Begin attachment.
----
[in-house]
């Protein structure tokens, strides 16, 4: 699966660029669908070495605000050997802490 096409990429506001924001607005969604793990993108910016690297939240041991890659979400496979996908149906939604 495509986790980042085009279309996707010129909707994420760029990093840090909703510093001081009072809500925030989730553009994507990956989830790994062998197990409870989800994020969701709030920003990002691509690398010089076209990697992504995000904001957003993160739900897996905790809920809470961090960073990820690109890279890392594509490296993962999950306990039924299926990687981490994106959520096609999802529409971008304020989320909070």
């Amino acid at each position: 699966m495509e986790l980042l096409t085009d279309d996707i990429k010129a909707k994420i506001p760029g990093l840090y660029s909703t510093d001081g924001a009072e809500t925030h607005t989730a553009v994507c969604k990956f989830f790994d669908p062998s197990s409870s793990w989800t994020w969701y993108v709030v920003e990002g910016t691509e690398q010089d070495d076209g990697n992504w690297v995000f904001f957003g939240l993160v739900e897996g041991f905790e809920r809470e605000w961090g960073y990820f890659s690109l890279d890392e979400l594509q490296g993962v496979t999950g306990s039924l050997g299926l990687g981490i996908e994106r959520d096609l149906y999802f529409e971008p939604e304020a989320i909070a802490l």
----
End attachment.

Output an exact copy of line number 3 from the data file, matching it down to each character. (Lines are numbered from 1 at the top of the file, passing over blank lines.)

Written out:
């Amino acid at each position: 699966m495509e986790l980042l096409t085009d279309d996707i990429k010129a909707k994420i506001p760029g990093l840090y660029s909703t510093d001081g924001a009072e809500t925030h607005t989730a553009v994507c969604k990956f989830f790994d669908p062998s197990s409870s793990w989800t994020w969701y993108v709030v920003e990002g910016t691509e690398q010089d070495d076209g990697n992504w690297v995000f904001f957003g939240l993160v739900e897996g041991f905790e809920r809470e605000w961090g960073y990820f890659s690109l890279d890392e979400l594509q490296g993962v496979t999950g306990s039924l050997g299926l990687g981490i996908e994106r959520d096609l149906y999802f529409e971008p939604e304020a989320i909070a802490l």